When thinking about the theme park example, there is a physical detachment between the employees working the rides, those at ticket admission and those currently working from home. The same is true for many other businesses, although the role of the workers may differ.

It’s easy for those who may not be on a mailing list or have missed a meeting to feel out of the loop and, perhaps, purposely excluded. A lack of access to colleagues, mentors and resources may also affect workers, leading them to feel detached.

Alongside regular meetings in the office with all employees and one-to-one feedback sessions, which can ensure workers are happy and engaged with the information being pushed out, it’s important to offer more casual channels of conversation. This will make it easy to check up on how fellow employees are doing, share ideas, get feedback on work, and ensure clear communication on what needs to be done.

Saying this, not every employee should get every bit of information – it’s all about the right communication and ensuring information only reaches the intended employees.

Having deskless workers receive information meant for those in the office, or vice versa, can lead to employees becoming overwhelmed at the sheer amount of communication they receive, and engagement could fall as a result.

Changes in management behaviour

Managers should keep consistent, informal and transparent connections with all employees to make sure they are happy, on track, and feeling as though they are heard in their workplace. Ensuring employees are satisfied and engaged can really pay off in their performance.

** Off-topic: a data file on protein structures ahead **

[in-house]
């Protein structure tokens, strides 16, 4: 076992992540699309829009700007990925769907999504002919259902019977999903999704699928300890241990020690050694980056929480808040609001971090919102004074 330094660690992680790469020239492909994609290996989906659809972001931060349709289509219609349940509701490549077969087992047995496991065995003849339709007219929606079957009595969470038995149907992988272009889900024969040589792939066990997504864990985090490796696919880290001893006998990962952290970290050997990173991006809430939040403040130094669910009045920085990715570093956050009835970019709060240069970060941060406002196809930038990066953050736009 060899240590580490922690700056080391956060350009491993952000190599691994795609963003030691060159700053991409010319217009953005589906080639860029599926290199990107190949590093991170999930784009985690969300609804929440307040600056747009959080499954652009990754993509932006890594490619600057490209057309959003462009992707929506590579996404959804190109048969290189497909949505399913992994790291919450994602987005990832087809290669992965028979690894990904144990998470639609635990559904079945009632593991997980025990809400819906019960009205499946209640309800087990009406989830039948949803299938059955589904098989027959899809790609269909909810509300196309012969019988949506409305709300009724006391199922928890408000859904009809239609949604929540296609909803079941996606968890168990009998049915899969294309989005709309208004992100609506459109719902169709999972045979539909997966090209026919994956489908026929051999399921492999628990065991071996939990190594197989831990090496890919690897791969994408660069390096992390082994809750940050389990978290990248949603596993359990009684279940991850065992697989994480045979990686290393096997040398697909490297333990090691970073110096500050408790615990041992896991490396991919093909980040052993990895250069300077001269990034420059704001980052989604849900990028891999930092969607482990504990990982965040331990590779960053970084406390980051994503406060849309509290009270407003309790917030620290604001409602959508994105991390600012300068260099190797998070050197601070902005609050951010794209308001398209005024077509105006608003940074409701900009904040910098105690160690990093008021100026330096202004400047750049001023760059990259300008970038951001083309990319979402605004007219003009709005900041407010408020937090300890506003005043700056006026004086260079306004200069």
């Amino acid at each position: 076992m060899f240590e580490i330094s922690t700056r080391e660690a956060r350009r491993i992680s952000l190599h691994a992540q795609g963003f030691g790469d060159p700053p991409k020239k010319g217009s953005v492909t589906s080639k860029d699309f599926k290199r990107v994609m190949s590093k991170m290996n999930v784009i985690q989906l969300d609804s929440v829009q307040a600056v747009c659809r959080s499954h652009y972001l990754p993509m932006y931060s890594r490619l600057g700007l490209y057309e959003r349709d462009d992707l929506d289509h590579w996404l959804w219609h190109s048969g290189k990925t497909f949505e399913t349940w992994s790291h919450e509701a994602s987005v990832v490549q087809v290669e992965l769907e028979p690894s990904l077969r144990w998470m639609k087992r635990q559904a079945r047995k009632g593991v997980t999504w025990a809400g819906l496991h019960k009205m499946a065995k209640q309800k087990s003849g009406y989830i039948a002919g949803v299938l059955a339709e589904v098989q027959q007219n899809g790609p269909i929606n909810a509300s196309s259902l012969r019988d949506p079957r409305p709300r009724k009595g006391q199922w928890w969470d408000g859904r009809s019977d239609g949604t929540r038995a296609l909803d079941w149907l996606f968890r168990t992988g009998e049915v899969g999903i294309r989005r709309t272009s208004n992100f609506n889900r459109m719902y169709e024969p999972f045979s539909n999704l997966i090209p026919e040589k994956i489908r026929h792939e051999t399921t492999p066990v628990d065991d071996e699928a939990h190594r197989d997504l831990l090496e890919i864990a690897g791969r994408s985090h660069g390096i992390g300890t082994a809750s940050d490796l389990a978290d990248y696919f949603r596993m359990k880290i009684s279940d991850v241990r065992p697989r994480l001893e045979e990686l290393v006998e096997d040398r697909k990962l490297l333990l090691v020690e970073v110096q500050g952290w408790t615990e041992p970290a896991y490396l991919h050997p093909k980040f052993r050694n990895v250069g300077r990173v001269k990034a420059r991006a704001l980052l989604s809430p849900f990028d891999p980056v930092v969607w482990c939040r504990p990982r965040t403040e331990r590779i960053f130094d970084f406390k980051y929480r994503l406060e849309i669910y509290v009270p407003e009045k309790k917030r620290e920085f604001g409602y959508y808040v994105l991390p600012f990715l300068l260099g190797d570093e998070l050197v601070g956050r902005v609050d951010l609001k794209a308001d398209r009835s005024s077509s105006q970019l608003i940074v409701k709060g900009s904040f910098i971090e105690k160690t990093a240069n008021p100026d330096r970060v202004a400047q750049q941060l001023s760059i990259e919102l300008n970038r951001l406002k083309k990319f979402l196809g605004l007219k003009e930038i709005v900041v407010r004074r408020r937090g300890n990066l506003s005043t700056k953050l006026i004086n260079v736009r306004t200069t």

Simple changes in behaviour, such as acting on relevant suggestions, responding to emails quickly and praising informative contributions or success, are a great way to ensure a sense of belonging and worth.

Social apps

In the workplace, instant messaging apps, such as WhatsApp and Facebook Messenger, are popular ways to keep up to date with colleagues on a day-to-day basis. But while they might be convenient, they cause issues, with employees often feeling as though work is creeping into their personal lives.

More seriously however, whilst companies assume that these apps are suitable for business communication, there are actually major security and privacy implications to this use.

Whether it’s simply engaging in conversation with colleagues or sharing work documents via these apps, the way employers and staff communicate can actually violate the General Data Protection Regulation (GDPR) because the business doesn’t have control of where the data is going. If caught, GDPR infringements can lead to a maximum fine of €20 million or 4% of annual global turnover – whichever is greater.

By making sure an employee feels wanted and useful at the company, such as by simply asking for their opinion, praising effort and allowing them to be heard, their self-confidence and gratification can soar, no matter where they are working. An encouraging atmosphere can also rub off on other employees who will soon be exhibiting similar behaviours of affirmation and inclusivity.